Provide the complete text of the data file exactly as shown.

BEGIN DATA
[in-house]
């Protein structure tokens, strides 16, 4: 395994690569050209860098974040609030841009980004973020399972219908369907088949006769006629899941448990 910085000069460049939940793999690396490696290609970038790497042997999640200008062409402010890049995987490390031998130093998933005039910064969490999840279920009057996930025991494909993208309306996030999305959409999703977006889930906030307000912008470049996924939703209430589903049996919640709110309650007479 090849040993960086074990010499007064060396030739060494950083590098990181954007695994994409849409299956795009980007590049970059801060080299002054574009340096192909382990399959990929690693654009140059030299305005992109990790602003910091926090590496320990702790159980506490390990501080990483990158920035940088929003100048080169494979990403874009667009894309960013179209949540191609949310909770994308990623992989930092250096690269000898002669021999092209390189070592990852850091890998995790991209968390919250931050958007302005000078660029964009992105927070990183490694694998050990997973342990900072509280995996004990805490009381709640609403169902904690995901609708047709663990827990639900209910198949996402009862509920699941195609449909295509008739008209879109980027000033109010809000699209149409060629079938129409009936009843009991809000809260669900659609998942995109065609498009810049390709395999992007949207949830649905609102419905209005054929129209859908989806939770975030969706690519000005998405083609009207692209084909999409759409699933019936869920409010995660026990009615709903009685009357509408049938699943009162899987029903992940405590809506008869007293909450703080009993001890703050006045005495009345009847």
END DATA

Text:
[in-house]
């Protein structure tokens, strides 16, 4: 395994690569050209860098974040609030841009980004973020399972219908369907088949006769006629899941448990 910085000069460049939940793999690396490696290609970038790497042997999640200008062409402010890049995987490390031998130093998933005039910064969490999840279920009057996930025991494909993208309306996030999305959409999703977006889930906030307000912008470049996924939703209430589903049996919640709110309650007479 090849040993960086074990010499007064060396030739060494950083590098990181954007695994994409849409299956795009980007590049970059801060080299002054574009340096192909382990399959990929690693654009140059030299305005992109990790602003910091926090590496320990702790159980506490390990501080990483990158920035940088929003100048080169494979990403874009667009894309960013179209949540191609949310909770994308990623992989930092250096690269000898002669021999092209390189070592990852850091890998995790991209968390919250931050958007302005000078660029964009992105927070990183490694694998050990997973342990900072509280995996004990805490009381709640609403169902904690995901609708047709663990827990639900209910198949996402009862509920699941195609449909295509008739008209879109980027000033109010809000699209149409060629079938129409009936009843009991809000809260669900659609998942995109065609498009810049390709395999992007949207949830649905609102419905209005054929129209859908989806939770975030969706690519000005998405083609009207692209084909999409759409699933019936869920409010995660026990009615709903009685009357509408049938699943009162899987029903992940405590809506008869007293909450703080009993001890703050006045005495009345009847």